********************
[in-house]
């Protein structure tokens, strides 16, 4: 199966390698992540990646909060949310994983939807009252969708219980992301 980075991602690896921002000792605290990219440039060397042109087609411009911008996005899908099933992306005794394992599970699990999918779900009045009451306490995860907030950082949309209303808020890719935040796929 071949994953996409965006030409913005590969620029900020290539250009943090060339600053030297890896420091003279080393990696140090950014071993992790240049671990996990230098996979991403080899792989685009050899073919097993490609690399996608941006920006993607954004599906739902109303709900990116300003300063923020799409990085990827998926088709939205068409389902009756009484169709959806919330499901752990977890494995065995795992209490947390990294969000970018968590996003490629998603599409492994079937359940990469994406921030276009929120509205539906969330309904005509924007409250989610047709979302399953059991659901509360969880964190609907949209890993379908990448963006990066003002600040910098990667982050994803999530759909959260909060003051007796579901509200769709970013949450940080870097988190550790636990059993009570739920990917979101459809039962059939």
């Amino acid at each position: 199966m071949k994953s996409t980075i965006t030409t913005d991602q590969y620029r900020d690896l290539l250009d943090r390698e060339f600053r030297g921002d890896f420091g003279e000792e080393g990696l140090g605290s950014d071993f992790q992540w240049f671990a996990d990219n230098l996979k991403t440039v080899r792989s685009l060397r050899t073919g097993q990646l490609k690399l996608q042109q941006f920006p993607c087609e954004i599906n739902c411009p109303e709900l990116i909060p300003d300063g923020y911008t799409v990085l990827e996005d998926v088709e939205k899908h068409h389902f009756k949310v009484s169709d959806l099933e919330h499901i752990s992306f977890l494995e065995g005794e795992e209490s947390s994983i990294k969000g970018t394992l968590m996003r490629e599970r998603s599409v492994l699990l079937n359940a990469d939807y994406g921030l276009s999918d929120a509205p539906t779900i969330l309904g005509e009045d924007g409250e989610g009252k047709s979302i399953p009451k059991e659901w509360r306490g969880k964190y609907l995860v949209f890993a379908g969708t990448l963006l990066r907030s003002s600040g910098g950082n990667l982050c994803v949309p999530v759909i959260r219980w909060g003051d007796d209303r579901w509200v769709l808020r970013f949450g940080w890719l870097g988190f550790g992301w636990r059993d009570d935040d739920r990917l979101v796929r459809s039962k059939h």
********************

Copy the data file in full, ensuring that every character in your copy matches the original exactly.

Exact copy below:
[in-house]
């Protein structure tokens, strides 16, 4: 199966390698992540990646909060949310994983939807009252969708219980992301 980075991602690896921002000792605290990219440039060397042109087609411009911008996005899908099933992306005794394992599970699990999918779900009045009451306490995860907030950082949309209303808020890719935040796929 071949994953996409965006030409913005590969620029900020290539250009943090060339600053030297890896420091003279080393990696140090950014071993992790240049671990996990230098996979991403080899792989685009050899073919097993490609690399996608941006920006993607954004599906739902109303709900990116300003300063923020799409990085990827998926088709939205068409389902009756009484169709959806919330499901752990977890494995065995795992209490947390990294969000970018968590996003490629998603599409492994079937359940990469994406921030276009929120509205539906969330309904005509924007409250989610047709979302399953059991659901509360969880964190609907949209890993379908990448963006990066003002600040910098990667982050994803999530759909959260909060003051007796579901509200769709970013949450940080870097988190550790636990059993009570739920990917979101459809039962059939």
């Amino acid at each position: 199966m071949k994953s996409t980075i965006t030409t913005d991602q590969y620029r900020d690896l290539l250009d943090r390698e060339f600053r030297g921002d890896f420091g003279e000792e080393g990696l140090g605290s950014d071993f992790q992540w240049f671990a996990d990219n230098l996979k991403t440039v080899r792989s685009l060397r050899t073919g097993q990646l490609k690399l996608q042109q941006f920006p993607c087609e954004i599906n739902c411009p109303e709900l990116i909060p300003d300063g923020y911008t799409v990085l990827e996005d998926v088709e939205k899908h068409h389902f009756k949310v009484s169709d959806l099933e919330h499901i752990s992306f977890l494995e065995g005794e795992e209490s947390s994983i990294k969000g970018t394992l968590m996003r490629e599970r998603s599409v492994l699990l079937n359940a990469d939807y994406g921030l276009s999918d929120a509205p539906t779900i969330l309904g005509e009045d924007g409250e989610g009252k047709s979302i399953p009451k059991e659901w509360r306490g969880k964190y609907l995860v949209f890993a379908g969708t990448l963006l990066r907030s003002s600040g910098g950082n990667l982050c994803v949309p999530v759909i959260r219980w909060g003051d007796d209303r579901w509200v769709l808020r970013f949450g940080w890719l870097g988190f550790g992301w636990r059993d009570d935040d739920r990917l979101v796929r459809s039962k059939h």